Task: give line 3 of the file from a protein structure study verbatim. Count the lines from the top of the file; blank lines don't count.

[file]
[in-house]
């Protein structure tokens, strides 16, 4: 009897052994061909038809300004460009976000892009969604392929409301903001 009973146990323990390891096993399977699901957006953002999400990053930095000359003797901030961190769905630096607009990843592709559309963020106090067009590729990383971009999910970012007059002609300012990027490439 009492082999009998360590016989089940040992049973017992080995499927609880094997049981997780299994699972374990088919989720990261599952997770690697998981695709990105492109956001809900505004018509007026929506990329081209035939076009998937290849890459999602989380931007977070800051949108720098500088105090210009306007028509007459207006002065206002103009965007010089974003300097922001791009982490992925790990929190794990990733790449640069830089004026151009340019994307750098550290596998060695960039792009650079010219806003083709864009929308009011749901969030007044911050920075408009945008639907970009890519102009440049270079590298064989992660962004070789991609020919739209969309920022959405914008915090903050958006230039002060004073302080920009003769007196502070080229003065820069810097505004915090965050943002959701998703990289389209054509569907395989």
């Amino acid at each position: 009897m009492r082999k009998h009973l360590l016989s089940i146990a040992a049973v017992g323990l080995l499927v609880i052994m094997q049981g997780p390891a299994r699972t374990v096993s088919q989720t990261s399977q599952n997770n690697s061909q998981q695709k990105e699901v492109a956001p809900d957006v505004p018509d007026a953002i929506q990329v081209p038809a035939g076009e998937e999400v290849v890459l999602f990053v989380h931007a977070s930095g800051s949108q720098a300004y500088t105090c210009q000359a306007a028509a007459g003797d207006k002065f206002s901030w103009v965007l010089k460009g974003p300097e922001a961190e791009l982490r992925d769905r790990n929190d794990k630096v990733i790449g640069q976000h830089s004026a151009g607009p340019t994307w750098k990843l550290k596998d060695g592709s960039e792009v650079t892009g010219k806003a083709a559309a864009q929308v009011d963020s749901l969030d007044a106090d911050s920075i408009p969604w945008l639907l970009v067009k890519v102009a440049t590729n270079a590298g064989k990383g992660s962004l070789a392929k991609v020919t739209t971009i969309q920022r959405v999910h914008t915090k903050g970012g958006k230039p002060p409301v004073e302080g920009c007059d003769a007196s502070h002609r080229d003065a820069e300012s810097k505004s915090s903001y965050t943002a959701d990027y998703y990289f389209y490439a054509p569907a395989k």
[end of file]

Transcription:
């Amino acid at each position: 009897m009492r082999k009998h009973l360590l016989s089940i146990a040992a049973v017992g323990l080995l499927v609880i052994m094997q049981g997780p390891a299994r699972t374990v096993s088919q989720t990261s399977q599952n997770n690697s061909q998981q695709k990105e699901v492109a956001p809900d957006v505004p018509d007026a953002i929506q990329v081209p038809a035939g076009e998937e999400v290849v890459l999602f990053v989380h931007a977070s930095g800051s949108q720098a300004y500088t105090c210009q000359a306007a028509a007459g003797d207006k002065f206002s901030w103009v965007l010089k460009g974003p300097e922001a961190e791009l982490r992925d769905r790990n929190d794990k630096v990733i790449g640069q976000h830089s004026a151009g607009p340019t994307w750098k990843l550290k596998d060695g592709s960039e792009v650079t892009g010219k806003a083709a559309a864009q929308v009011d963020s749901l969030d007044a106090d911050s920075i408009p969604w945008l639907l970009v067009k890519v102009a440049t590729n270079a590298g064989k990383g992660s962004l070789a392929k991609v020919t739209t971009i969309q920022r959405v999910h914008t915090k903050g970012g958006k230039p002060p409301v004073e302080g920009c007059d003769a007196s502070h002609r080229d003065a820069e300012s810097k505004s915090s903001y965050t943002a959701d990027y998703y990289f389209y490439a054509p569907a395989k």